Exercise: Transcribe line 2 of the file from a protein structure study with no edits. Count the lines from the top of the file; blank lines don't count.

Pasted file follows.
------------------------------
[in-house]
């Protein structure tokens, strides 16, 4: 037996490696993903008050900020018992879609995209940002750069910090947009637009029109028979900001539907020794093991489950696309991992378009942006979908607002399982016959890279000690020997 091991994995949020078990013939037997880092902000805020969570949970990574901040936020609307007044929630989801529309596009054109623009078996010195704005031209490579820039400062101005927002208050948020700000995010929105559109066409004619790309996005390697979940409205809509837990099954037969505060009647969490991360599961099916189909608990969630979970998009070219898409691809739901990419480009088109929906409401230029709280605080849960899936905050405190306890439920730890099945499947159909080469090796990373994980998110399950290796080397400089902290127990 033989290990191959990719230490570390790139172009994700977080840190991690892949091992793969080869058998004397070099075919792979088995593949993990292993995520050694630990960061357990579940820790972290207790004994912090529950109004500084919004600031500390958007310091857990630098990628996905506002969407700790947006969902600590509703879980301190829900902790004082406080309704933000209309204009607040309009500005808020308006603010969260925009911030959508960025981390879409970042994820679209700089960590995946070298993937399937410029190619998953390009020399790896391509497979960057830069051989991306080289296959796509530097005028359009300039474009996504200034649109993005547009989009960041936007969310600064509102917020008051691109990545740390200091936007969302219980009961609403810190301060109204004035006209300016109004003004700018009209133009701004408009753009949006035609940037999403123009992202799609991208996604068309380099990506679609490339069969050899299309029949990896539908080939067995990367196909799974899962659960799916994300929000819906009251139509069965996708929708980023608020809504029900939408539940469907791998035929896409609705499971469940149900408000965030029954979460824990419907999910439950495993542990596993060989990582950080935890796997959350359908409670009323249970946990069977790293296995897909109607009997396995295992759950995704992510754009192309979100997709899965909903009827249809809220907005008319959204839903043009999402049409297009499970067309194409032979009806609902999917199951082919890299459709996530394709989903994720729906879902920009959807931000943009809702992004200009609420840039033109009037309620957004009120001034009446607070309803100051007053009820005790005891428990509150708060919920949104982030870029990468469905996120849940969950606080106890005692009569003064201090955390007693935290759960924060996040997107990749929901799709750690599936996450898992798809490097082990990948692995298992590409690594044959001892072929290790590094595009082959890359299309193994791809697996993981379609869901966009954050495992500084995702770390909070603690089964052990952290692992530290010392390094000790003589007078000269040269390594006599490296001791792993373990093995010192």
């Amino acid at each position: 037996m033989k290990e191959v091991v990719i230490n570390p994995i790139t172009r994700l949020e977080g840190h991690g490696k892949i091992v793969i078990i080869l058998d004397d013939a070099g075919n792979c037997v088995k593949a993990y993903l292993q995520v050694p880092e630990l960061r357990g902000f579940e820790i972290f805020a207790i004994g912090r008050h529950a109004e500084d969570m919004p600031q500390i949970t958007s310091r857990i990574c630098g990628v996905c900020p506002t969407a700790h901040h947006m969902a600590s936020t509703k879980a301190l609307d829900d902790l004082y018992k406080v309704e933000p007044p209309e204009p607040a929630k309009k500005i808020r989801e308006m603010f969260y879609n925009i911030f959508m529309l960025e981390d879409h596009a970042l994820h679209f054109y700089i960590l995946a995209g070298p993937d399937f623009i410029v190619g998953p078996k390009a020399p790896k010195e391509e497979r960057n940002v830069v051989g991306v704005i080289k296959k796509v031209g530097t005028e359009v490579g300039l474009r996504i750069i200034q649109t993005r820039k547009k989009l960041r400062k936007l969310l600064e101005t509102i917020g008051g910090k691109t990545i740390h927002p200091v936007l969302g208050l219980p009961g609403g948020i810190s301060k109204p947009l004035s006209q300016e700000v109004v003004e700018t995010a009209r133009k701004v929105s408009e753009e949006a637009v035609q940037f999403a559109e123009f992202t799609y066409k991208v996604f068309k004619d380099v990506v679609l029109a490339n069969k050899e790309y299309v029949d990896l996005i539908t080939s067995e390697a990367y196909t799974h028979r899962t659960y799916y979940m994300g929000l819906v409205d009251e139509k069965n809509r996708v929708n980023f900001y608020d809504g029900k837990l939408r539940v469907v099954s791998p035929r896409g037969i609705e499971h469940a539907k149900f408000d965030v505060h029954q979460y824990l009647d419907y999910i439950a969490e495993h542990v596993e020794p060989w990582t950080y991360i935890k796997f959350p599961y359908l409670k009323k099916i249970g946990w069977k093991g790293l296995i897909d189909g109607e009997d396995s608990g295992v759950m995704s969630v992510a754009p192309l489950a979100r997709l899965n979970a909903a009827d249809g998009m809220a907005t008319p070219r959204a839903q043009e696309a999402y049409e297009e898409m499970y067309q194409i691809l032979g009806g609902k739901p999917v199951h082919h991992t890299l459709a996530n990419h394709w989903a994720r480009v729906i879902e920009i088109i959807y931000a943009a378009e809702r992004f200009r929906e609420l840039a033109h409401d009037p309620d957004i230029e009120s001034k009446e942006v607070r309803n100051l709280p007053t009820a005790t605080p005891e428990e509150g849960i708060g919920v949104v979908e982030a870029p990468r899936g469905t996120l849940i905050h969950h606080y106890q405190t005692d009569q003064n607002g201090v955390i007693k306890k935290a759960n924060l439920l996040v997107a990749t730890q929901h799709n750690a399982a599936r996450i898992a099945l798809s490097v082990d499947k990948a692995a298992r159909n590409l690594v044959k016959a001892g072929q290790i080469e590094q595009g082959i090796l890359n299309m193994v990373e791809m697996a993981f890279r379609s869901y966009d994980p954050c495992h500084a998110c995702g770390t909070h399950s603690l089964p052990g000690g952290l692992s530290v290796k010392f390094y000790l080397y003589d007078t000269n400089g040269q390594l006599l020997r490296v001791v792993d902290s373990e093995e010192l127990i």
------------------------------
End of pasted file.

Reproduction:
């Protein structure tokens, strides 16, 4: 037996490696993903008050900020018992879609995209940002750069910090947009637009029109028979900001539907020794093991489950696309991992378009942006979908607002399982016959890279000690020997 091991994995949020078990013939037997880092902000805020969570949970990574901040936020609307007044929630989801529309596009054109623009078996010195704005031209490579820039400062101005927002208050948020700000995010929105559109066409004619790309996005390697979940409205809509837990099954037969505060009647969490991360599961099916189909608990969630979970998009070219898409691809739901990419480009088109929906409401230029709280605080849960899936905050405190306890439920730890099945499947159909080469090796990373994980998110399950290796080397400089902290127990 033989290990191959990719230490570390790139172009994700977080840190991690892949091992793969080869058998004397070099075919792979088995593949993990292993995520050694630990960061357990579940820790972290207790004994912090529950109004500084919004600031500390958007310091857990630098990628996905506002969407700790947006969902600590509703879980301190829900902790004082406080309704933000209309204009607040309009500005808020308006603010969260925009911030959508960025981390879409970042994820679209700089960590995946070298993937399937410029190619998953390009020399790896391509497979960057830069051989991306080289296959796509530097005028359009300039474009996504200034649109993005547009989009960041936007969310600064509102917020008051691109990545740390200091936007969302219980009961609403810190301060109204004035006209300016109004003004700018009209133009701004408009753009949006035609940037999403123009992202799609991208996604068309380099990506679609490339069969050899299309029949990896539908080939067995990367196909799974899962659960799916994300929000819906009251139509069965996708929708980023608020809504029900939408539940469907791998035929896409609705499971469940149900408000965030029954979460824990419907999910439950495993542990596993060989990582950080935890796997959350359908409670009323249970946990069977790293296995897909109607009997396995295992759950995704992510754009192309979100997709899965909903009827249809809220907005008319959204839903043009999402049409297009499970067309194409032979009806609902999917199951082919890299459709996530394709989903994720729906879902920009959807931000943009809702992004200009609420840039033109009037309620957004009120001034009446607070309803100051007053009820005790005891428990509150708060919920949104982030870029990468469905996120849940969950606080106890005692009569003064201090955390007693935290759960924060996040997107990749929901799709750690599936996450898992798809490097082990990948692995298992590409690594044959001892072929290790590094595009082959890359299309193994791809697996993981379609869901966009954050495992500084995702770390909070603690089964052990952290692992530290010392390094000790003589007078000269040269390594006599490296001791792993373990093995010192």